Fearful Beliefs

I have always found joy in baking, cooking and the art of eating. I was definitely a child with a sweet tooth and can remember times at school when I felt too anxious to eat, so I wouldn’t. I would get home alone after school, open the pantry and engulf a packet of biscuits or chips in starvation mode. And then take one of my mum’s diet pills, because I believed I shouldn’t be hungry after being told I was fat.

A fews hours would pass and I would be feeling bloated, my stomach distended and dinner would be served. I would look down at this adult sized plate, evaluate and nervously start eating. My step father was a strict man, “You were to eat all you were given or you went to bed” “If you don’t finish, no dessert” “No elbows on the table” (or they would get forked).

The dinner table experience was stressful and I grew up believing this was normal. Years passed and I found my meal time was mostly on the run, at my desk while working, always leaving me hungry and then the 3pm slump. I was led to believe I had to be thin or I wouldn’t be liked or loved. It was challenging with PCOS to keep weight off and an undiagnosed autoimmune condition left me perplexed.

When I was 17 someone I looked up to as a child returned to my life. The same person who told me I was fat and led me to believe no one would love me if I was overweight. Traumatic childhood memories came cascading back and I felt forced into situations I had no control over and I didn’t feel safe. I found myself starting to overeat to find some form of satisfaction. I would over eat but feel the need to be numb. I recalled someone who had bulimia and this is how she kept the weight off. I began to believe I didn’t deserve to be happy because of the overwhelming experiences and the life I had witnessed. For years I struggled with an eating disorder and became more and more distant.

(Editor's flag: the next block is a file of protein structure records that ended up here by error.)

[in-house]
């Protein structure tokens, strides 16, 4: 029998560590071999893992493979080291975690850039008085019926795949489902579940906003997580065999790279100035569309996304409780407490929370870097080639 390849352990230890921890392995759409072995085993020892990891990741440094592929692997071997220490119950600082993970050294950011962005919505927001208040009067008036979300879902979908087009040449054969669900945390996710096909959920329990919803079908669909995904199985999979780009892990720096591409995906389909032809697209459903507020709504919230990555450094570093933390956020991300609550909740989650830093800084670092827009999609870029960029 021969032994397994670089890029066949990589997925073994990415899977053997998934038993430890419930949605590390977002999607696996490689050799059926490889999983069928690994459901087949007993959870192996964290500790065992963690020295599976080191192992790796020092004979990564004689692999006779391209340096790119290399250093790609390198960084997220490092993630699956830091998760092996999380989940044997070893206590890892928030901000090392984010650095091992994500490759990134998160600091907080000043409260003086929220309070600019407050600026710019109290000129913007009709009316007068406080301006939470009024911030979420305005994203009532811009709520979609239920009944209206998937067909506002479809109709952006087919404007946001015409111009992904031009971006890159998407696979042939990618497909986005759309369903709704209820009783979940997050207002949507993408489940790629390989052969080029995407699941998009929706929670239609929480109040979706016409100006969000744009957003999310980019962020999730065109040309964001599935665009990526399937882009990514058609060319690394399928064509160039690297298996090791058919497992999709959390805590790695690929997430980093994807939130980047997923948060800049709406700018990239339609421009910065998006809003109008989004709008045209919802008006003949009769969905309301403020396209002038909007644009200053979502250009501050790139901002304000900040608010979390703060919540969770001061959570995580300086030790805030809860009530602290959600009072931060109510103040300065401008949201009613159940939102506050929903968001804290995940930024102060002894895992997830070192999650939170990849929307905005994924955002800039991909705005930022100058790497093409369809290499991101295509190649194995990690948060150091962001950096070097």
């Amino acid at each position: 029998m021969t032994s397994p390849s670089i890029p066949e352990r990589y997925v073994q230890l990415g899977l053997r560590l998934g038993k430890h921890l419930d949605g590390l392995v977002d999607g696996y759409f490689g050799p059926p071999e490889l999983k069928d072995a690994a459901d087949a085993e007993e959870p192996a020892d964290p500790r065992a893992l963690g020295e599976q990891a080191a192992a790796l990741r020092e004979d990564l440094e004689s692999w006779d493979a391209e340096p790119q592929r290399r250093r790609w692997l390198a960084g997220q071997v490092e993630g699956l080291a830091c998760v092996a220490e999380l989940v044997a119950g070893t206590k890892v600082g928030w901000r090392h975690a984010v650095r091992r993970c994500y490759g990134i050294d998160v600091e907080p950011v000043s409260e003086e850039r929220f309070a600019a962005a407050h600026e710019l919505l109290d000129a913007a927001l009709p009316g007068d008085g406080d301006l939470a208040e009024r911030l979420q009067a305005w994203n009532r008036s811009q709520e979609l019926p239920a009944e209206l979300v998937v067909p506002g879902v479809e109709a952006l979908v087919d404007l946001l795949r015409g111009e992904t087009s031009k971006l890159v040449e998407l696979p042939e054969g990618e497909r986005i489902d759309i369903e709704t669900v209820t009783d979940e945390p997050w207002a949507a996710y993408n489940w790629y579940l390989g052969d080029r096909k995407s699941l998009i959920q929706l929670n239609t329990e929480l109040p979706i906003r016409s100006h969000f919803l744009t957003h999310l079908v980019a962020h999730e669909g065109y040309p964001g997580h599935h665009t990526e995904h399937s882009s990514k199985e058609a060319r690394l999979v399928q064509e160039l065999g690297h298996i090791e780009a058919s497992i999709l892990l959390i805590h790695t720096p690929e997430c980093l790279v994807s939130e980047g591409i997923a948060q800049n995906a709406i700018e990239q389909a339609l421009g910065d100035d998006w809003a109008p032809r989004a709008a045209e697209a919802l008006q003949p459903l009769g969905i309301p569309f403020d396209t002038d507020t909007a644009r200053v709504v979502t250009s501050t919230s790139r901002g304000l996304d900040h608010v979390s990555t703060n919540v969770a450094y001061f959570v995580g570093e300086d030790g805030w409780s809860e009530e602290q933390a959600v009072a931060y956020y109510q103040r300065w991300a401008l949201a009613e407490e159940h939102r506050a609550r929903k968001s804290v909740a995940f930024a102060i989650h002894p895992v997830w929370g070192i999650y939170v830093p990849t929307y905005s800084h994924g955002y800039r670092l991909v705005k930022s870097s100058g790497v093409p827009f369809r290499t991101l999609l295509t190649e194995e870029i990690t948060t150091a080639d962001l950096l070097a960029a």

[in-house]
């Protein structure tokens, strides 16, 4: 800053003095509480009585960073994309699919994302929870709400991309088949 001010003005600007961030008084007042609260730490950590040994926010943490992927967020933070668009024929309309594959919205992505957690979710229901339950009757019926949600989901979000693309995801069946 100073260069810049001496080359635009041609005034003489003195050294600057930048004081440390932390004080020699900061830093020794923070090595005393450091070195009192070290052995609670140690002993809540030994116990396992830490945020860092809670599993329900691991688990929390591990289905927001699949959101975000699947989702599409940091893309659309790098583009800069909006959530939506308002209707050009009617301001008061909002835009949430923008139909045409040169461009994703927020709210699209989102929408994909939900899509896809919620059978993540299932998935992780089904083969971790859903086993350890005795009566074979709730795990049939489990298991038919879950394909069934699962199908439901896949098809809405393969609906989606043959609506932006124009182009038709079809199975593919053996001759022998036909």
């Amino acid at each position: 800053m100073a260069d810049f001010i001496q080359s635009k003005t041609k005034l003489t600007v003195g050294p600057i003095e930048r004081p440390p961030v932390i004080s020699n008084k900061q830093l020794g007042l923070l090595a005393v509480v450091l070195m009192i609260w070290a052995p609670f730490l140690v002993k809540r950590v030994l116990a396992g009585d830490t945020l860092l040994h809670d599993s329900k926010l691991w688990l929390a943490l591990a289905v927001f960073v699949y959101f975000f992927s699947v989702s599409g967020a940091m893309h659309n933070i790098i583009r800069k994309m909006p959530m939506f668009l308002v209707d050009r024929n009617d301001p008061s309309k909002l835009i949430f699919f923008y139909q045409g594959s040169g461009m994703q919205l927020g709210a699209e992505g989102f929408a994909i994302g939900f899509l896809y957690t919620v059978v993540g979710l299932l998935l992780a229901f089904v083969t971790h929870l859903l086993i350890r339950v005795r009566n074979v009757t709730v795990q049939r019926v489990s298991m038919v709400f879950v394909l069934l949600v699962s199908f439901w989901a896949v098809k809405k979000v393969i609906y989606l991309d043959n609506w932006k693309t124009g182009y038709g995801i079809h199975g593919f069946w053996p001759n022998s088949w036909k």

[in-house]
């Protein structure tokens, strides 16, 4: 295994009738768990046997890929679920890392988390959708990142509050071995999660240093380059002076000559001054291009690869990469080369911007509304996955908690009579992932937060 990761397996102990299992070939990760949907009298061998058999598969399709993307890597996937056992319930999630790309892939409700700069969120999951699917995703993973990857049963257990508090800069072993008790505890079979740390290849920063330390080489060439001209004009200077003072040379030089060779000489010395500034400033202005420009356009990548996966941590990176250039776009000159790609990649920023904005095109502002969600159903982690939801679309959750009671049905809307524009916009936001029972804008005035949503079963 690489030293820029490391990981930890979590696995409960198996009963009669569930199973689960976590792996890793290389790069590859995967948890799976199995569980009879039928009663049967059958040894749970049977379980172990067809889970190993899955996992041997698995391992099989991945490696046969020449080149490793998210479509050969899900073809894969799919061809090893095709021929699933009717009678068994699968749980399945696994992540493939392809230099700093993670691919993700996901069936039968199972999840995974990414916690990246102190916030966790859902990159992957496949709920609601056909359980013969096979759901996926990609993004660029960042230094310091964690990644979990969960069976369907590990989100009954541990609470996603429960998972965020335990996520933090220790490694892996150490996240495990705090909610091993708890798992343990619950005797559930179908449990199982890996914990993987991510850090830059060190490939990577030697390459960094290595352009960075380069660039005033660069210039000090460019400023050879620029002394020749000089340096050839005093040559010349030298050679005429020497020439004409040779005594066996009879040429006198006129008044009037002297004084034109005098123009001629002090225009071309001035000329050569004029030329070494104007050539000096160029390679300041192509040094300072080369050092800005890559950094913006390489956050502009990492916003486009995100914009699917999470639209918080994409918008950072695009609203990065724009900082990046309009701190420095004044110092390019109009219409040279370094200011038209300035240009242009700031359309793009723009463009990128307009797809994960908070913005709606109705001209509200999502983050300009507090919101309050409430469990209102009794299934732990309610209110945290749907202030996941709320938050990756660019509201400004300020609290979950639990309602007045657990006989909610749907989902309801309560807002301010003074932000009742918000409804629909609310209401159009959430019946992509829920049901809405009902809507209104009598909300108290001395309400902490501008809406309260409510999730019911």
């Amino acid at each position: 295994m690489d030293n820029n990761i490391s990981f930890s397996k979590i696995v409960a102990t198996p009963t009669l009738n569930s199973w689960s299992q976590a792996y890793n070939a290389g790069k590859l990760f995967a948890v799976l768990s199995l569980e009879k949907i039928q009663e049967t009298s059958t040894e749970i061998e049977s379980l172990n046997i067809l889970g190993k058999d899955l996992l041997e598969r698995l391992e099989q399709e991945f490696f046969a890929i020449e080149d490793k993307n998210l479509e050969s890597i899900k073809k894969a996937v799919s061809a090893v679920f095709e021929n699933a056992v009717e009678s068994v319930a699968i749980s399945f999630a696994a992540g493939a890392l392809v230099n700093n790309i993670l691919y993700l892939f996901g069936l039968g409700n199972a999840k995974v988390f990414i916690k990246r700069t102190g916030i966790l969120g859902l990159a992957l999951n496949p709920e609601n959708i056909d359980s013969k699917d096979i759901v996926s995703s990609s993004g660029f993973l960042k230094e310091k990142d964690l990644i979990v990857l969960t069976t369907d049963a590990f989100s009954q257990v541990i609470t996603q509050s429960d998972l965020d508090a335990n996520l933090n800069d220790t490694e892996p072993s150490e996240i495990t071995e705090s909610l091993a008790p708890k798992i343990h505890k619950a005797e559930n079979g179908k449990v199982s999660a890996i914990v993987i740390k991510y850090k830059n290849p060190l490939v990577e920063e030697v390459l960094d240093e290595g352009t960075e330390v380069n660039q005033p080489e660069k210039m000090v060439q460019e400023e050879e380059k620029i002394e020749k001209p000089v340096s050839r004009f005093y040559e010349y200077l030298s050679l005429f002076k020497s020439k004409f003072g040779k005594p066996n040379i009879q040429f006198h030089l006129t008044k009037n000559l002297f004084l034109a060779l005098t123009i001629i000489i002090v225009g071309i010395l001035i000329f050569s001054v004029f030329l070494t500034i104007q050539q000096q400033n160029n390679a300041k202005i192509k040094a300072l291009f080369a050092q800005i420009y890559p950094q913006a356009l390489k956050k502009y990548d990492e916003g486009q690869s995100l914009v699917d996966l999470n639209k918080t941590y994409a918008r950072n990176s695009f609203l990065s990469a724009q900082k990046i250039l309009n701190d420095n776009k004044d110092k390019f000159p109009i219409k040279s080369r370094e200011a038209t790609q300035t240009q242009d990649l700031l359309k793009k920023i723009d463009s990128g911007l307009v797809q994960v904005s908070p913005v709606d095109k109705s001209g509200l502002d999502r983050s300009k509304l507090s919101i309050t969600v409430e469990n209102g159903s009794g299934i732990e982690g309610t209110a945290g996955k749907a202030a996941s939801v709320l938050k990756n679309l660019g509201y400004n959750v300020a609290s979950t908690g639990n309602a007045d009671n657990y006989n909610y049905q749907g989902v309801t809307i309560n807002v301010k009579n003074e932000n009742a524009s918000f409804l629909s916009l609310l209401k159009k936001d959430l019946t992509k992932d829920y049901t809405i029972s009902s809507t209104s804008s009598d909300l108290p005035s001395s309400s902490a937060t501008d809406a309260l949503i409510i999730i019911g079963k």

It wasn’t until I was living in Italy during 2007 that I experienced the wholeness of sharing a meal with housemates and their families, that I felt a shift in my relationship with food. Their natural culture of sharing in thanks giving, laughing, delicious homemade food and a true sense of welcoming, open and honest conversation, was immensely healing.

I started to reflect deeply on what holistic nutrition meant for people. It was for me such a leant fear driven behavior, which was due to the environmental factors I perceived as normal. I needed to understand this more so I felt drawn to psychology and nutrition studies. My biggest shifts were thanks to this program. IPE affirmed a deep wisdom within that I yearned for my entire life and provided insights and educated my mind, body, heart and soul.

Kayla Power

Authentic. Holistic. Caring.

Kayla Power holds a Post Graduate degree in HRM, which included psychology and counseling studies.
She is a Psychology of Eating Coach and is completing a degree in Health Science – Nutritional Medicine and Dietetics. Kayla has previously studied theology and traveled to third world countries and volunteered in humanitarian projects and in local community programs including serving the homeless.

She is a believer in body movement and functional medicine with a passion to learn holistically and completed yoga teacher training in 2016. Kayla founded “What is Nutrition to You” (winty) which focuses on Nutritional Psychology, Holistic Health and Essential Oils, to holistically compliment people daily. Kayla’s core values are Compassion, Understanding, Recognition & Encouragement = C.U.R.E